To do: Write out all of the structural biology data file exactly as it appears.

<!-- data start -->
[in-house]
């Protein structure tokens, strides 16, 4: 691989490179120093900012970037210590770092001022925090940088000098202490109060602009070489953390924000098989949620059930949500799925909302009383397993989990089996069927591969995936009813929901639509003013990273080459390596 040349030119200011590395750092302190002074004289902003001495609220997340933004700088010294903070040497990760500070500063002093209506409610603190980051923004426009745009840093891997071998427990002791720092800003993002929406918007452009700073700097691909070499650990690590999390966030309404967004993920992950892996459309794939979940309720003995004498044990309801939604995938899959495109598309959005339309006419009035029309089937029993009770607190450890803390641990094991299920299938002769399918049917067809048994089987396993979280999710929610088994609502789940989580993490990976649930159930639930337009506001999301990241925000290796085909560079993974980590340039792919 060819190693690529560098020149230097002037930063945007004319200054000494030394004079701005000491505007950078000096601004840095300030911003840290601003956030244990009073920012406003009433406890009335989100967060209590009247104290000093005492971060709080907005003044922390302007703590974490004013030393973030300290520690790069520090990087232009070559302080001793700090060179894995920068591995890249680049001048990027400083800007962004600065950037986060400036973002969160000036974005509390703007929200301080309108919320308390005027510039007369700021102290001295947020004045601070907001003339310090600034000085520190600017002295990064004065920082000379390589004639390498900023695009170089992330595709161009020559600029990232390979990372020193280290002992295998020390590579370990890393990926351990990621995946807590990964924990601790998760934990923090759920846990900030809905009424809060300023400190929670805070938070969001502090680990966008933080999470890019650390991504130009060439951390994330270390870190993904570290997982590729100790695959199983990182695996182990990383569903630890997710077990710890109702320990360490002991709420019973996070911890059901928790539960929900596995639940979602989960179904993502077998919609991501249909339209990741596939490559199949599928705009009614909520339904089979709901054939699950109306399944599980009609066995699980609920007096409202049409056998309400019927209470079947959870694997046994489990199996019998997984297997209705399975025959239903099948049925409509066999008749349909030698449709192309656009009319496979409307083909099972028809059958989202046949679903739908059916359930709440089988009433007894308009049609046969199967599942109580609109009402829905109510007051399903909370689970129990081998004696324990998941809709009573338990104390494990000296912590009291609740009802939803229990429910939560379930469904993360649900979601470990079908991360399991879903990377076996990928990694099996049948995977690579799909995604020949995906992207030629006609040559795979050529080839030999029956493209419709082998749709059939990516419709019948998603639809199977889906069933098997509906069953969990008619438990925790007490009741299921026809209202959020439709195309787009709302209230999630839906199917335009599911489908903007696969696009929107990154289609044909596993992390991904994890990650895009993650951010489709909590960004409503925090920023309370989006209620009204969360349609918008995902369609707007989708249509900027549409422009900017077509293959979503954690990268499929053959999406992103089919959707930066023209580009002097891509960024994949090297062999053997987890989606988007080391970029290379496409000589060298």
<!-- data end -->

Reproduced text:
[in-house]
């Protein structure tokens, strides 16, 4: 691989490179120093900012970037210590770092001022925090940088000098202490109060602009070489953390924000098989949620059930949500799925909302009383397993989990089996069927591969995936009813929901639509003013990273080459390596 040349030119200011590395750092302190002074004289902003001495609220997340933004700088010294903070040497990760500070500063002093209506409610603190980051923004426009745009840093891997071998427990002791720092800003993002929406918007452009700073700097691909070499650990690590999390966030309404967004993920992950892996459309794939979940309720003995004498044990309801939604995938899959495109598309959005339309006419009035029309089937029993009770607190450890803390641990094991299920299938002769399918049917067809048994089987396993979280999710929610088994609502789940989580993490990976649930159930639930337009506001999301990241925000290796085909560079993974980590340039792919 060819190693690529560098020149230097002037930063945007004319200054000494030394004079701005000491505007950078000096601004840095300030911003840290601003956030244990009073920012406003009433406890009335989100967060209590009247104290000093005492971060709080907005003044922390302007703590974490004013030393973030300290520690790069520090990087232009070559302080001793700090060179894995920068591995890249680049001048990027400083800007962004600065950037986060400036973002969160000036974005509390703007929200301080309108919320308390005027510039007369700021102290001295947020004045601070907001003339310090600034000085520190600017002295990064004065920082000379390589004639390498900023695009170089992330595709161009020559600029990232390979990372020193280290002992295998020390590579370990890393990926351990990621995946807590990964924990601790998760934990923090759920846990900030809905009424809060300023400190929670805070938070969001502090680990966008933080999470890019650390991504130009060439951390994330270390870190993904570290997982590729100790695959199983990182695996182990990383569903630890997710077990710890109702320990360490002991709420019973996070911890059901928790539960929900596995639940979602989960179904993502077998919609991501249909339209990741596939490559199949599928705009009614909520339904089979709901054939699950109306399944599980009609066995699980609920007096409202049409056998309400019927209470079947959870694997046994489990199996019998997984297997209705399975025959239903099948049925409509066999008749349909030698449709192309656009009319496979409307083909099972028809059958989202046949679903739908059916359930709440089988009433007894308009049609046969199967599942109580609109009402829905109510007051399903909370689970129990081998004696324990998941809709009573338990104390494990000296912590009291609740009802939803229990429910939560379930469904993360649900979601470990079908991360399991879903990377076996990928990694099996049948995977690579799909995604020949995906992207030629006609040559795979050529080839030999029956493209419709082998749709059939990516419709019948998603639809199977889906069933098997509906069953969990008619438990925790007490009741299921026809209202959020439709195309787009709302209230999630839906199917335009599911489908903007696969696009929107990154289609044909596993992390991904994890990650895009993650951010489709909590960004409503925090920023309370989006209620009204969360349609918008995902369609707007989708249509900027549409422009900017077509293959979503954690990268499929053959999406992103089919959707930066023209580009002097891509960024994949090297062999053997987890989606988007080391970029290379496409000589060298």